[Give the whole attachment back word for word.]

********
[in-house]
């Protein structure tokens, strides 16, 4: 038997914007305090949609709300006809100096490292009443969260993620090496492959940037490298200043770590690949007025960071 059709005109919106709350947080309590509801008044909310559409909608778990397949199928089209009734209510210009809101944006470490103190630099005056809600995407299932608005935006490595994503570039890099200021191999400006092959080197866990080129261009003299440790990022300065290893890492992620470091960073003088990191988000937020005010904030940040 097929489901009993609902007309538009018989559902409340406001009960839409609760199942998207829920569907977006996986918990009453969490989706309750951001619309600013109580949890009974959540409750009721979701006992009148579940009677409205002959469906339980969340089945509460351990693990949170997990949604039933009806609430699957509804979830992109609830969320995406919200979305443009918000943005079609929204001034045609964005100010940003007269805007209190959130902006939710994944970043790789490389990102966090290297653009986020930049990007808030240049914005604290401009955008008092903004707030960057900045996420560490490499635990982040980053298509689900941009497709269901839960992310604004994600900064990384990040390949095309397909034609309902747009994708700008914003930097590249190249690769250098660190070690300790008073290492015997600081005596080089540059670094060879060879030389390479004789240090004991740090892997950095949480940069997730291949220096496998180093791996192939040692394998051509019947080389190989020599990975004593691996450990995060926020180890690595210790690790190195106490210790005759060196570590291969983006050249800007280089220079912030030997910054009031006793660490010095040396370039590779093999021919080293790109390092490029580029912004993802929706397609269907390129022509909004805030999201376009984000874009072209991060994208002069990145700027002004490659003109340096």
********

[in-house]
């Protein structure tokens, strides 16, 4: 038997914007305090949609709300006809100096490292009443969260993620090496492959940037490298200043770590690949007025960071 059709005109919106709350947080309590509801008044909310559409909608778990397949199928089209009734209510210009809101944006470490103190630099005056809600995407299932608005935006490595994503570039890099200021191999400006092959080197866990080129261009003299440790990022300065290893890492992620470091960073003088990191988000937020005010904030940040 097929489901009993609902007309538009018989559902409340406001009960839409609760199942998207829920569907977006996986918990009453969490989706309750951001619309600013109580949890009974959540409750009721979701006992009148579940009677409205002959469906339980969340089945509460351990693990949170997990949604039933009806609430699957509804979830992109609830969320995406919200979305443009918000943005079609929204001034045609964005100010940003007269805007209190959130902006939710994944970043790789490389990102966090290297653009986020930049990007808030240049914005604290401009955008008092903004707030960057900045996420560490490499635990982040980053298509689900941009497709269901839960992310604004994600900064990384990040390949095309397909034609309902747009994708700008914003930097590249190249690769250098660190070690300790008073290492015997600081005596080089540059670094060879060879030389390479004789240090004991740090892997950095949480940069997730291949220096496998180093791996192939040692394998051509019947080389190989020599990975004593691996450990995060926020180890690595210790690790190195106490210790005759060196570590291969983006050249800007280089220079912030030997910054009031006793660490010095040396370039590779093999021919080293790109390092490029580029912004993802929706397609269907390129022509909004805030999201376009984000874009072209991060994208002069990145700027002004490659003109340096």